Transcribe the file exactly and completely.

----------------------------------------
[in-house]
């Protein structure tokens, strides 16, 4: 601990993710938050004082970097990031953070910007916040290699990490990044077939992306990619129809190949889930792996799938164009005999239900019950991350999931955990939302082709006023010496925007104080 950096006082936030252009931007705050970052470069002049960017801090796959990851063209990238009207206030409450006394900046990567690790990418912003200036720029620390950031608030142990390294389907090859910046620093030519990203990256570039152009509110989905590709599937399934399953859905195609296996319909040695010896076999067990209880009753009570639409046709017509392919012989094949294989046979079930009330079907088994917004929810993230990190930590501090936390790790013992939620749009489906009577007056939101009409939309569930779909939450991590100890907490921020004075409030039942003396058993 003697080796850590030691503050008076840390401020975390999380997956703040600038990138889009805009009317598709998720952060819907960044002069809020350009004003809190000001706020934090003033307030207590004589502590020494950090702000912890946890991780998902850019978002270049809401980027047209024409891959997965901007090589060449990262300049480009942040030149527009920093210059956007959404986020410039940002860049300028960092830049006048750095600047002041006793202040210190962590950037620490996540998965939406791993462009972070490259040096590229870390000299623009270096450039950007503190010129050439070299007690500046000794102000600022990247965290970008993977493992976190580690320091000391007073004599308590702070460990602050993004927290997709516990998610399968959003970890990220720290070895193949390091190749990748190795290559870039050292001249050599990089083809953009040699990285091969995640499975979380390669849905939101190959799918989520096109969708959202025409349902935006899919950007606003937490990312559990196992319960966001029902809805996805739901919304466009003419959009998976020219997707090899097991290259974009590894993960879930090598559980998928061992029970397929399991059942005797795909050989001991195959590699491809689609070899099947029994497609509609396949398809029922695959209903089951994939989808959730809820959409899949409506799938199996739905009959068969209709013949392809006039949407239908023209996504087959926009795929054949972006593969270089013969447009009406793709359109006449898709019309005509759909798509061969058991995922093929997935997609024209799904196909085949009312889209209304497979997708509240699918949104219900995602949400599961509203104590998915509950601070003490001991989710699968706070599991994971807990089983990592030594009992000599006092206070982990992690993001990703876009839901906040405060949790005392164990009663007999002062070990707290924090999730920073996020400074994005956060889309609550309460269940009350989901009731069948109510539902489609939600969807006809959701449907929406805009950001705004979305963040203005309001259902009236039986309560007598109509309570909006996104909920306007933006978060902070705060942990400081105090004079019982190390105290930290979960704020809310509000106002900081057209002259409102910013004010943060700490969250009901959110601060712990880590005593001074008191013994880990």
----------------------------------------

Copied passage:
[in-house]
């Protein structure tokens, strides 16, 4: 601990993710938050004082970097990031953070910007916040290699990490990044077939992306990619129809190949889930792996799938164009005999239900019950991350999931955990939302082709006023010496925007104080 950096006082936030252009931007705050970052470069002049960017801090796959990851063209990238009207206030409450006394900046990567690790990418912003200036720029620390950031608030142990390294389907090859910046620093030519990203990256570039152009509110989905590709599937399934399953859905195609296996319909040695010896076999067990209880009753009570639409046709017509392919012989094949294989046979079930009330079907088994917004929810993230990190930590501090936390790790013992939620749009489906009577007056939101009409939309569930779909939450991590100890907490921020004075409030039942003396058993 003697080796850590030691503050008076840390401020975390999380997956703040600038990138889009805009009317598709998720952060819907960044002069809020350009004003809190000001706020934090003033307030207590004589502590020494950090702000912890946890991780998902850019978002270049809401980027047209024409891959997965901007090589060449990262300049480009942040030149527009920093210059956007959404986020410039940002860049300028960092830049006048750095600047002041006793202040210190962590950037620490996540998965939406791993462009972070490259040096590229870390000299623009270096450039950007503190010129050439070299007690500046000794102000600022990247965290970008993977493992976190580690320091000391007073004599308590702070460990602050993004927290997709516990998610399968959003970890990220720290070895193949390091190749990748190795290559870039050292001249050599990089083809953009040699990285091969995640499975979380390669849905939101190959799918989520096109969708959202025409349902935006899919950007606003937490990312559990196992319960966001029902809805996805739901919304466009003419959009998976020219997707090899097991290259974009590894993960879930090598559980998928061992029970397929399991059942005797795909050989001991195959590699491809689609070899099947029994497609509609396949398809029922695959209903089951994939989808959730809820959409899949409506799938199996739905009959068969209709013949392809006039949407239908023209996504087959926009795929054949972006593969270089013969447009009406793709359109006449898709019309005509759909798509061969058991995922093929997935997609024209799904196909085949009312889209209304497979997708509240699918949104219900995602949400599961509203104590998915509950601070003490001991989710699968706070599991994971807990089983990592030594009992000599006092206070982990992690993001990703876009839901906040405060949790005392164990009663007999002062070990707290924090999730920073996020400074994005956060889309609550309460269940009350989901009731069948109510539902489609939600969807006809959701449907929406805009950001705004979305963040203005309001259902009236039986309560007598109509309570909006996104909920306007933006978060902070705060942990400081105090004079019982190390105290930290979960704020809310509000106002900081057209002259409102910013004010943060700490969250009901959110601060712990880590005593001074008191013994880990």